Separately, Skatell, at IMGE, said that “one area that’s clearly gotten better is creative. There’s actual graphic designers who are building creative for ad campaigns or emails. It's not press secretaries creating it."

Nonetheless, Democrats continue to have a few huge, fundamental advantages over Republicans.

To the extent there are ongoing power struggles over who controls and owns voter data— between private companies, political campaigns and state parties—it is largely because many on the right have yet to entirely buy in to the idea that, as Moffatt put it, “Data is a commodity that can be shared, and you can build on top of it.” Too many Republican consultants and state parties still see data as an asset to be hoarded, rather than a tool that gains power and value the more it is shared with and used by like-minded allies.

Similarly, not every GOP campaign has yet acknowledged that digital and data management should be put at the center of their efforts. “Sophisticated ad buys and ground games are scattershot right now,” the senior party committee official said. Conservative blogger Erick Erickson shared the story of a friend who knocked on doors for a Republican candidate – which a source identified as Barbara Comstock’s campaign for Congress in Virginia’s 10th District – and was given a walk list that included every house on some streets, rather than a list that targeted likely Republican voters.

In the world of online advertising, “There hasn’t been a lot of education about how you’re supposed to know if it’s going well,” said a principal at one of the top GOP digital companies.

Unlike the GOP, Democrats remain united around one technology platform, the awkwardly named NGP VAN, which they use to gain access to their voter data and to feed information into their voter files. This helps reduce the learning curve for new volunteers and staff, and allows personnel to move seamlessly from race to race and state to state without having to waste precious time learning new technology. That may not sound particularly impressive, but it is significant.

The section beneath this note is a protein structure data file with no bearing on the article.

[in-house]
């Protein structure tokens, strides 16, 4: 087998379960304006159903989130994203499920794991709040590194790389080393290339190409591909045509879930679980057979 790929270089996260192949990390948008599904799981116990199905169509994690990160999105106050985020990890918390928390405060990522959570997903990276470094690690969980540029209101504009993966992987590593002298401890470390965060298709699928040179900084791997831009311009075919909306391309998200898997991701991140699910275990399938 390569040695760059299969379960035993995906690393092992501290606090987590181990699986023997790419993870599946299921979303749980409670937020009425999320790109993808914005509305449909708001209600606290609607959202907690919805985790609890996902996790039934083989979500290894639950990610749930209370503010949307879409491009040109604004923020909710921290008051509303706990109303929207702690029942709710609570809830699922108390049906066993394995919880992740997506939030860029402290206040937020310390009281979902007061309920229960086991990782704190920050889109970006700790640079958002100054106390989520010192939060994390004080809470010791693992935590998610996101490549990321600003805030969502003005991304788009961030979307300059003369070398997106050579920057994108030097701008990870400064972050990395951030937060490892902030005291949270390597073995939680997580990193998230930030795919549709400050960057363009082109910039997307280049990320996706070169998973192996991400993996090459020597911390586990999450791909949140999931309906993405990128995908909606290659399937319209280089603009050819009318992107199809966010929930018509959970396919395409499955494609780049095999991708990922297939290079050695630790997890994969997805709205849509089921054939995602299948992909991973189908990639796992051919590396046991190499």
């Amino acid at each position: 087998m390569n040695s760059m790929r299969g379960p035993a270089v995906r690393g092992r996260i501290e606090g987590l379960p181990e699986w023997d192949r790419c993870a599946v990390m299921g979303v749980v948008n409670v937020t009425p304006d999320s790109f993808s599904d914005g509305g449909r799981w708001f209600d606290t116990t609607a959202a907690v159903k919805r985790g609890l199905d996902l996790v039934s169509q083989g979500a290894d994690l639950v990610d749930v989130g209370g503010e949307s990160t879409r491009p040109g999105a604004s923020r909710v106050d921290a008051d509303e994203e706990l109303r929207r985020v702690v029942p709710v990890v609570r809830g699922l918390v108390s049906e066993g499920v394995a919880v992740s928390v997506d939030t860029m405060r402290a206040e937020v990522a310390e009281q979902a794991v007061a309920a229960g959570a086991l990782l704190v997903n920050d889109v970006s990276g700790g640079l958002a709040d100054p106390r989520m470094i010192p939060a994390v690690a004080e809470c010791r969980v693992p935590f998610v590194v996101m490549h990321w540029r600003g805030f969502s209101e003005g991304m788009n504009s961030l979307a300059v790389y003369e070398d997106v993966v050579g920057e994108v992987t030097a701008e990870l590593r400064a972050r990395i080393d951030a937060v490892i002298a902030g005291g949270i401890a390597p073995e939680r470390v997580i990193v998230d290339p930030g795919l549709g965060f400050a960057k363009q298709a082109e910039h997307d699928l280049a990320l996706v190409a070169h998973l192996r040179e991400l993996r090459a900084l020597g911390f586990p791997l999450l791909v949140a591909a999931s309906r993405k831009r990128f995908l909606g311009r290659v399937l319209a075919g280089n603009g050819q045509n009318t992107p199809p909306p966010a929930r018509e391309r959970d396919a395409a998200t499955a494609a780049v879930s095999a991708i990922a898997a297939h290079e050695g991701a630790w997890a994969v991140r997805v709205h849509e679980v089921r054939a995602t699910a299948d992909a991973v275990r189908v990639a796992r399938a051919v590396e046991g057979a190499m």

Republicans do not have a single interface. In fact, the RNC’s failure to roll out its Beacon VRM (voter relationship management) tool until this summer created a vacuum, and many campaigns opted to use other options, such as i360, Voter Gravity, or NationBuilder, a nonpartisan company with roots in progressive politics. Every time a campaign signs up to use a program other than the RNC’s VRM interface, fresh voter information is fed back to a file different from the one owned by the RNC. This explains why it was imperative for the RNC to reach an agreement with i360, to be able to access all its data.

Republicans also don’t have the kind of analytics capabilities and knowledge that Democrats do, mostly because they haven’t been doing it for as long. “Even the best analysts refine their equations and algorithms based on real-world results. The more cycles you’ve done it, the better you are at it, inherently,” said the senior party committee official. Analytics firms like Civis, BlueLabs and Clarity Campaign Labs on the left take voter file information and combine it with fieldwork – making phone calls, knocking on doors and conducting polls – to build models of the electorate that can inform a campaign’s internal polling and help it make decisions on message, advertising, candidate campaign travel and many other factors.

And while the GOP has a growing group of talented digital firms it can turn to, they are less established than the cadre of groups on the left. For example, there is no company on the right like ActBlue, the go-to option among Democrats for one-click donations using stored credit card data. ActBlue has helped raise more than $600 million for Democrats over the past decade.

Adding to this problem of a half-developed ecosystem, there is still a lack of fresh conservative tech talent coming to Republican campaigns from Silicon Valley or anywhere else, said Anton Vuljaj, head of advertising and business development for the Republican firm IMGE.

“The Dems have a really strong bench in this space. They have people who want to learn this, to understand digital persuasion and fundraising. I think we’re all still tapping from the same group. It’s really hard to find talent,” Vuljaj said.

So there is a lot of work ahead for the GOP. And many Republicans worry that if they win control of the Senate, it will blind the party to all that remains to be done to get ready for 2016, even as groups like Ready for Hillary gear up to give former Secretary of State Hillary Clinton a robust, up-to-date email list of three million supporters.

“Everyone’s going to pat themselves on the back, and there’s a risk of overlooking some of the problems we still have to fix,” said the senior party committee official.

“I do believe it’s been the most productive two years the party’s had, in a lot of ways,” the official said. “I also believe in a lot of important ways, we’re still behind our competitors.”

The source also added: “The party infrastructure is not good enough yet to beat Hillary specifically.”